Recently, several structural designs of Si/C composites using submicron Si have been suggested; these studies have shown that graphene or reduced graphene oxide (RGO) is highly effective for constructing conductive network by encapsulating Si particles to improve the electrochemical performance of submicron Si [1822]. In addition, carbon nanotubes (CNTs) have been used to form a three-dimensional (3D) porous conductive network for Si/C composites owing to their excellent electrical conductivity and mechanical flexibility [2325]. Herein, we report a spherical Si/C composite, in which micron-sized Si/CNT/carbon composites wrapped with graphene (SCG composite) are assembled via a spray drying process. The distinctive architecture of SCG composites offers excellent cycling stability and rate capability, and it also ensures a stable cycling performance of the blended electrode with natural graphite.

2. Experimental

2.1. Material synthesis

The Si particles (bm-Si) was prepared by a ball milling of industrial Si waste using a high-speed planetary mill (PULVERISETTE 7). Multi-walled CNTs and graphene oxide (GO, GO-V30, STANDARD GRAPHENE, Korea) were used during the synthesis. The fabrication process for the assembly of the bm-Si/CNT/carbon composites wrapped with graphene (SCG composite) is as follows. The bm-Si and CNTs were dispersed in a petroleum pitch dissolved in tetrahydrofuran (THF) solution, followed by THF evaporation using a vacuum evaporator, and mixing with GO dispersed in a gum arabic (GA) dissolved water. Then, the GO was reduced by adding hydrazine with a ratio of 3 mL / GO 100 mg and mechanical mixing at 95°C, and was subsequently spray dried. The resultant composite precursor was heat treated at 1000°C for 1 hour in an argon atmosphere.

2.2. Characterization

The morphologies and microstructures of composites were investigated using field emission-scanning electron microscopy (FE-SEM, HITACHI S-4300) and high-resolution transmission electron microscopy (HRTEM, JEOL JEM-2100F) coupled with energy dispersive X-ray spectroscopy (EDS). The cross-sectional SEM and TEM analyses were performed using a focused ion beam (FIB) system (FEI COMPANY, NOVA 200). The particle size distribution was investigated by a particle size analyzer (Mastersizer 2000, Malvern). The electrode swelling was also measured by a micrometer (HST-30.4, Wellcos Co., Ltd).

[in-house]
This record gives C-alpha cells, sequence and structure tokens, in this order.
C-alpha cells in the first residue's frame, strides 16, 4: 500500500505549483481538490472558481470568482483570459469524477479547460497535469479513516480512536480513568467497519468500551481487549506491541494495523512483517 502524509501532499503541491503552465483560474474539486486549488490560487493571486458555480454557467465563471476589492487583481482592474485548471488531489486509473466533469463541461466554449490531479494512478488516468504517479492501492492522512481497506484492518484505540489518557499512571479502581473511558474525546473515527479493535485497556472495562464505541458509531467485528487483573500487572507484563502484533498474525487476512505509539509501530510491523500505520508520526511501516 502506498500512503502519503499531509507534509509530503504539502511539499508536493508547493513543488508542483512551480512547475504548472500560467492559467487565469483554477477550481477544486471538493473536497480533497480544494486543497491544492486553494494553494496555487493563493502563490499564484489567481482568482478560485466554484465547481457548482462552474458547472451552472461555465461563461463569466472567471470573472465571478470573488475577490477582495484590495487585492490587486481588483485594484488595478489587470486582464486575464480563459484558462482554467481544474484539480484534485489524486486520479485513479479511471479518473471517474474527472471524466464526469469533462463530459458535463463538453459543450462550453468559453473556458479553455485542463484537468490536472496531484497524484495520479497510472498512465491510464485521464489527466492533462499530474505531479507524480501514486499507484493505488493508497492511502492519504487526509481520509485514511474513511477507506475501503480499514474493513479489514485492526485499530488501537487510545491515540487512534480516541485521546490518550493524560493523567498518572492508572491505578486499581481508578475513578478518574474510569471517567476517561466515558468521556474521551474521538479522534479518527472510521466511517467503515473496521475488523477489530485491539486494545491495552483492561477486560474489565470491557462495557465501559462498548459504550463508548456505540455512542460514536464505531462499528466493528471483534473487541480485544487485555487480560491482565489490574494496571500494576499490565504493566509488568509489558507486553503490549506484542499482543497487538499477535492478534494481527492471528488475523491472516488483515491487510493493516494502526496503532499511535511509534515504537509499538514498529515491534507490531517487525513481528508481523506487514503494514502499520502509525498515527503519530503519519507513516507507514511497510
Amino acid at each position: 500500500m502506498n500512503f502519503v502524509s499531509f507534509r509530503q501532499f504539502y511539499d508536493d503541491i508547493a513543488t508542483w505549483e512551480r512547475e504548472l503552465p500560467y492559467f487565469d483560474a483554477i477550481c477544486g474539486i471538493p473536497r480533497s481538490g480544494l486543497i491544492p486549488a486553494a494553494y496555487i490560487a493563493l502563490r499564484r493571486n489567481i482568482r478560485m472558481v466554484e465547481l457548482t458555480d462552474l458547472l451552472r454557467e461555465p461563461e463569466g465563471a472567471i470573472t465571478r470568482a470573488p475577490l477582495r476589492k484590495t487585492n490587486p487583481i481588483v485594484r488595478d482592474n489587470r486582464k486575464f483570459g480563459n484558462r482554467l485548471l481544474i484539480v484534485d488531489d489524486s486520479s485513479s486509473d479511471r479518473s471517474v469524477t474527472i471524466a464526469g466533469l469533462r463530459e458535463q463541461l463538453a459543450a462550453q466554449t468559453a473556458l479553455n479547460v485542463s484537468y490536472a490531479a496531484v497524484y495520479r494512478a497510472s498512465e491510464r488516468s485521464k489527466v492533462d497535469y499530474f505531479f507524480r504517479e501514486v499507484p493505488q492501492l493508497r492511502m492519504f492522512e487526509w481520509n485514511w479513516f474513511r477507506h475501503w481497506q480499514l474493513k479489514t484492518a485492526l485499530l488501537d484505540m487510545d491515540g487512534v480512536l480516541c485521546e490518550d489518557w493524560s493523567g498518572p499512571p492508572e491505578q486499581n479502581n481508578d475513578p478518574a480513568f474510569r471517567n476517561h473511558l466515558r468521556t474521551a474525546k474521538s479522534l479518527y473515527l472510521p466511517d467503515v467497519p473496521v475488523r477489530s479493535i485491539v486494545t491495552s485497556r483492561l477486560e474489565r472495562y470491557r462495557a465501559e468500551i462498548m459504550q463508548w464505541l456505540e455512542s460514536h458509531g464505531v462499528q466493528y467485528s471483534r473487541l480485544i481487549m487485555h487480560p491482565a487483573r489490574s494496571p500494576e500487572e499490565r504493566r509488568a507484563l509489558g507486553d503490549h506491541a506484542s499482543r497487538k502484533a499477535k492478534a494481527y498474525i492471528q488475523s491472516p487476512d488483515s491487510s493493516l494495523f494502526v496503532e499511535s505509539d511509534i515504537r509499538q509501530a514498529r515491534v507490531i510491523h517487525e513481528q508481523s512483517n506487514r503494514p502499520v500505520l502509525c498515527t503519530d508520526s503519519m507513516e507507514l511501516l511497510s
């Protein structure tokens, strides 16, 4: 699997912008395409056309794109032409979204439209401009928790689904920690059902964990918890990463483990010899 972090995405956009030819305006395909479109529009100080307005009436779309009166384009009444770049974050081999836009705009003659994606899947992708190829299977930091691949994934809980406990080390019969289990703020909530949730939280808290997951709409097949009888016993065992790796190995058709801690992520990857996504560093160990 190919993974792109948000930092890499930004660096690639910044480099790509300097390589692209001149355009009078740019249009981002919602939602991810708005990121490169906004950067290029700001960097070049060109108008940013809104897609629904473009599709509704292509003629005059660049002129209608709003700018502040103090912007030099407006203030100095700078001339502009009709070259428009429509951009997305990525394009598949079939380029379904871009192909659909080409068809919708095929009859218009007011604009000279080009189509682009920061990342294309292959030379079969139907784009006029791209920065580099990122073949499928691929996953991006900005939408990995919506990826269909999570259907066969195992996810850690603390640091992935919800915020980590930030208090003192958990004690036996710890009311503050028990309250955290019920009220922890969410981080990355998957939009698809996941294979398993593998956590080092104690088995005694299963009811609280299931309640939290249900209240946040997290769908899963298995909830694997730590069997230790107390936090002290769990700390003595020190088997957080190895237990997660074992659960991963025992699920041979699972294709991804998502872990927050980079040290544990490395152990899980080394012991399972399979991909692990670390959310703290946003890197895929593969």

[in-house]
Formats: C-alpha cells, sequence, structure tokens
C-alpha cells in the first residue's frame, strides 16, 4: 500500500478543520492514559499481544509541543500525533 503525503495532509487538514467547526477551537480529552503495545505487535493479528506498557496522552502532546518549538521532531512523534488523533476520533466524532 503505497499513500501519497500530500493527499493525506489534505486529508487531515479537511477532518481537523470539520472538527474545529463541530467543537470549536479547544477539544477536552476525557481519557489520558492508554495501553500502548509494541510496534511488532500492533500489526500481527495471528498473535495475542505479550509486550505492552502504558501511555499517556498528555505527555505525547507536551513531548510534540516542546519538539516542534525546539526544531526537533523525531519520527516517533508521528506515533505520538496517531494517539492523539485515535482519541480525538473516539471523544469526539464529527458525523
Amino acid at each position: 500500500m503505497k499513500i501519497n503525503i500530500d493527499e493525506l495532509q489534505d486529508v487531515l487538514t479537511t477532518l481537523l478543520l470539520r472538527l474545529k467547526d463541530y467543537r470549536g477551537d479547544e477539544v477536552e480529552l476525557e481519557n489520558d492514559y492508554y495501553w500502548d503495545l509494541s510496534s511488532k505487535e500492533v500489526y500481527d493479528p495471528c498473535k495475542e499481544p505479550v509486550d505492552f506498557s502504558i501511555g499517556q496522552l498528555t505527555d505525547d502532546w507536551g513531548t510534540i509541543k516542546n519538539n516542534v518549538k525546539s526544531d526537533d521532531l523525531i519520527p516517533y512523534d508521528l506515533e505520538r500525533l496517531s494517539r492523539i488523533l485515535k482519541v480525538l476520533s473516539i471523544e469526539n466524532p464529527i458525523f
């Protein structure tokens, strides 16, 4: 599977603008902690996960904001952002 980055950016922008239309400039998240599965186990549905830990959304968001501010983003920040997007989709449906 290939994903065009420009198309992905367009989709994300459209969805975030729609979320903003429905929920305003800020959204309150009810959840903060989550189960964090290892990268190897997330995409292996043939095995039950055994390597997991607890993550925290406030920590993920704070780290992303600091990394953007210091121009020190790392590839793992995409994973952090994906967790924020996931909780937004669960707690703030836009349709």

2.3. Electrochemical measurement

Electrodes for SCG composite were fabricated by pasting an aqueous slurry containing 80 wt% active material, 5 wt% carbon black, and 15 wt% poly (acrylic acid) (PAA) as a binder, on to a copper foil (20 μm in thickness). The electrodes were then dried at 180°C for 12 h in vacuum and were subsequently pressed. A blended electrode with a mix of SCG composite and natural graphite (D50 = 16 μm, POSCO Chemical Co. Ltd, Korea) contains 95 wt% active material, 1 wt% carbon black, and 4 wt% binder, styrene butadiene(SBR)/carboxymethyl cellulose (CMC), 2:1 by weight). The 2032 coin-type half-cells were assembled in an Ar-filled glovebox, in which lithium foil was used as both the reference and counter electrodes. The mass loading of the active material was ~5 mg cm−2. The electrolyte used was 1 M LiPF6 in a mixture of ethylene carbonate (EC) and diethyl carbonate (DEC) (1:1 by volume) with 10 wt% fluoroethylene carbonate (FEC). The cells were charged (lithiated) and discharged (delithiated) between 0.01 and 2.0 V at 30°C. For initial formation process, the cells were charged in constant current-constant voltage mode (CC-CV mode) and discharged at a constant current (CC) of 100 mA g−1 for 2 cycles. The cyclability and rate capability were measured after the initial formation process for 2 cycles.

3. Results and discussion

Fig. 1 illustrates a synthesis process of spherical SCG composite via a spray drying process. The bm-Si particles, CNTs and GO sheets were used as starting materials for assembling the SCG composite (Fig. S1). First of all, irregular shaped bm-Si particles and CNTs with a mean diameter of 15 nm were thoroughly mixed. The mixture of bm-Si particles and CNTs was dispersed in a petroleum pitch dissolved in THF solution and then wrapped GO sheets by a spray drying, followed by a carbonization process. Finally, the spherical SCG composite with the average particle size of 13 μm was obtained. Note that bm-Si has a bimodal particle size distribution with D10 = 0.18 μm, D50 = 0.69 μm and D90 = 1.9 μm. The particle size distribution of starting materials and SCG composite are compared in Fig. S2.